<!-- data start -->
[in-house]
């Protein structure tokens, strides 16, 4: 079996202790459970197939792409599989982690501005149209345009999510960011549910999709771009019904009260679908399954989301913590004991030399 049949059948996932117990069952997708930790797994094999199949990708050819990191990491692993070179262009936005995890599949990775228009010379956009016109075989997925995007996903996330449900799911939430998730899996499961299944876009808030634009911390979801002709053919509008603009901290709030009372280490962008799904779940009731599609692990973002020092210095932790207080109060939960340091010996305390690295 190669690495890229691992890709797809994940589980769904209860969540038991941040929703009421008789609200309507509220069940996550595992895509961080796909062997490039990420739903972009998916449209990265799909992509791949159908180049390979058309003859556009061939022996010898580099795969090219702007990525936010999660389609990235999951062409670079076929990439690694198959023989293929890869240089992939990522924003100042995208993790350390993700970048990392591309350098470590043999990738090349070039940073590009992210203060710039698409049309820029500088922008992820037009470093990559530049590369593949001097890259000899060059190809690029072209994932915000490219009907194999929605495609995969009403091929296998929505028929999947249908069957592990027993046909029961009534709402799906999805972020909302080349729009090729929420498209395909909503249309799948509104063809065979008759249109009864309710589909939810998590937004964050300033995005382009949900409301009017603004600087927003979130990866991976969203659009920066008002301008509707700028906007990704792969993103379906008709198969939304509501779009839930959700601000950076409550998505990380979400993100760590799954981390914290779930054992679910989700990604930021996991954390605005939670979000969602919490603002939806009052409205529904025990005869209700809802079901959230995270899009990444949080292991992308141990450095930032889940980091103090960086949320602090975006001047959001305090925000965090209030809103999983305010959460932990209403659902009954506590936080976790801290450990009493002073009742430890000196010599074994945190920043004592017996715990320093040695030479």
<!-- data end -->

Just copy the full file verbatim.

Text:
[in-house]
């Protein structure tokens, strides 16, 4: 079996202790459970197939792409599989982690501005149209345009999510960011549910999709771009019904009260679908399954989301913590004991030399 049949059948996932117990069952997708930790797994094999199949990708050819990191990491692993070179262009936005995890599949990775228009010379956009016109075989997925995007996903996330449900799911939430998730899996499961299944876009808030634009911390979801002709053919509008603009901290709030009372280490962008799904779940009731599609692990973002020092210095932790207080109060939960340091010996305390690295 190669690495890229691992890709797809994940589980769904209860969540038991941040929703009421008789609200309507509220069940996550595992895509961080796909062997490039990420739903972009998916449209990265799909992509791949159908180049390979058309003859556009061939022996010898580099795969090219702007990525936010999660389609990235999951062409670079076929990439690694198959023989293929890869240089992939990522924003100042995208993790350390993700970048990392591309350098470590043999990738090349070039940073590009992210203060710039698409049309820029500088922008992820037009470093990559530049590369593949001097890259000899060059190809690029072209994932915000490219009907194999929605495609995969009403091929296998929505028929999947249908069957592990027993046909029961009534709402799906999805972020909302080349729009090729929420498209395909909503249309799948509104063809065979008759249109009864309710589909939810998590937004964050300033995005382009949900409301009017603004600087927003979130990866991976969203659009920066008002301008509707700028906007990704792969993103379906008709198969939304509501779009839930959700601000950076409550998505990380979400993100760590799954981390914290779930054992679910989700990604930021996991954390605005939670979000969602919490603002939806009052409205529904025990005869209700809802079901959230995270899009990444949080292991992308141990450095930032889940980091103090960086949320602090975006001047959001305090925000965090209030809103999983305010959460932990209403659902009954506590936080976790801290450990009493002073009742430890000196010599074994945190920043004592017996715990320093040695030479």